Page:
Volatility is a two-sided coin when it comes to forex trading. On the one hand, volatility is how forex traders are able to turn a profit, especially when looking to make a quick buck off short-term trades.
On the other hand, increased volatility means less certainty about the market’s movements. When you’re trying to make trades based on your best understanding of market trends, you don’t want to get caught by surprise by market volatility that moves prices in a direction you didn’t anticipate.
If you want to capitalize on volatility in the market, it’s helpful to lean on popular volatility indicators that can help you make sense of the chaos appearing on forex charts. Here are six indicators with a proven track record in helping traders determine volatility when assessing trade opportunities.
Bollinger Bands are a measurement that goes two standard deviations (about 95 percent) above and below the 20-day moving average. When the distance between the bands widens, it illustrates increased market volatility for the currency in question. A smaller distance, by contrast, signals less volatility.
Traders can use the Bollinger Bands not only by assessing overall volatility for a forex listing, but also by using the candle’s proximity to one of the bands. When the candle touches or nears a Bollinger Band, it signals a strong possibility for retracement, and traders may be tempted to open a position in hopes of cashing in on that impending movement.
Average True Range
The average true range (ATR) uses three simple calculations. To determine the ATR, subtract the current day’s low from the current day’s high. Then subtract the previous day’s close from the current day’s high. Finally, subtract the current day’s low from the previous day’s close to end up with three separate values.
The average true range for a currency pair is the highest of those three values. The larger that number is, the higher the expected volatility for that forex pairing.
This is a simple calculation for traders to use, but it also has limitations. For example, the ATR doesn’t indicate the direction of movement for a possible price swing—it scores only the likelihood of that price swing happening.
The ATR is also a lagging indicator, rather than a leading one, which means it’s not as quick to identify promising trade opportunities—a disadvantage if you’re hoping to quickly capitalize on market volatility.
The Keltner Channel analyzes price movements relative to the lower and upper moving averages for a forex currency pair. This indicator is actually a combination of the ATR and the exponential moving average (EMA). Although the Keltner Channel may have a similar appearance to Bollinger Bands, the proper way to use this indicator to analyze volatility requires a different approach.
Whereas Bollinger Bands represent two standard deviations above the 20-day moving average, the Keltner Channel is much narrower: Its range is defined by drawing a band that is twice the size of the ATR on either side of the 20-day EMA.
Traders should watch for price movements that break above or below these Keltner Channel lines. This indicates a likelihood that prices will continue to trend in that direction, offering some quick profit taking on impending volatility.
Parabolic Stop and Reverse
A parabolic stop and reverse (PSAR) is a pattern that creates a parabolic curve on the forex chart, with dots that appear above or below the price based on the trend movement of the price. Traders can use changes in placement of the dots to identify opportunities for trades.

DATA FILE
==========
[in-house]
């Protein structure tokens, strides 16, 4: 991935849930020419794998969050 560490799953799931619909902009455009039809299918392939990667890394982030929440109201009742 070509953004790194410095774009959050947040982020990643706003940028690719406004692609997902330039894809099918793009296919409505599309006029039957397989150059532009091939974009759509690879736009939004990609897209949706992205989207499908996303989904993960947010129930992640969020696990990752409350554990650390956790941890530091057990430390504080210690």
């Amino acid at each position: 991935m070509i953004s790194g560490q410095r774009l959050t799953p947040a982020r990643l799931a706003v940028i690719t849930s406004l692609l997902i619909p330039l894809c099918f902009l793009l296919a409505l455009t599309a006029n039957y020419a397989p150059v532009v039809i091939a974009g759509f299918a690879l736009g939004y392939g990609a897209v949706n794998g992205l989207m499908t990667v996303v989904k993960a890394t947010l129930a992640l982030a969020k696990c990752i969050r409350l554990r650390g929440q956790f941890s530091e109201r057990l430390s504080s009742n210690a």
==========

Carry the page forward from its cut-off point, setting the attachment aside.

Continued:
When the dots switch from above the price to below, for example, it means that trading activity is generating upward momentum, resulting in a buy opportunity. Conversely, when the dots move from below to above, it can indicate a shift that represents a sell opportunity. This indicator can help traders make sense of volatile conditions and find chart trends that offer potential profit.
Momentum Indicator in MT4
For MetaTrader 4 users, the momentum indicator, also known as the rate-of-change indicator, is a volatility indicator that can be used to analyze the speed of a price movement. The momentum indicator easily illustrates the speed and strength of a price movement on a numerical spectrum. The more positive the number is, the stronger the currency pair’s upward trend—which would recommend a buy for traders. By contrast, a pair’s downward trend is stronger when the momentum indicator is negative.
Additionally, the movement of this indicator can also identify new trading opportunities. Moving from a negative value to a positive value is a strong buy signal, and vice versa.
The volatility squeeze is actually a combination of both the Bollinger Bands and the Keltner Channel, identifying a possible breakout opportunity for a currency pair. The volatility squeeze occurs when the Bollinger Bands move inside the Keltner Channel.
Typically, the Bollinger Bands sit outside the Keltner Channel, but a period of consolidation can pull them in, creating a narrowing that may at first appear to indicate reducing volatility. The Keltner Channel, however, provides context that can help traders understand this narrowing as a possible leading indicator for a breakout in the near future.
Volatility can be your best friend or your worst enemy in forex—it’s all about how you understand that volatility, and how you attempt to capitalize on these market conditions while minimizing your risk. These volatility indicators will help you get a better read on an uncertain situation, which could lead to some timely trades that turn volatility into a winning proposition.
The information provided herein is for general informational and educational purposes only. It is not intended and should not be construed to constitute advice. If such information is acted upon by you then this should be solely at your discretion and Valutrades will not be held accountable in any way.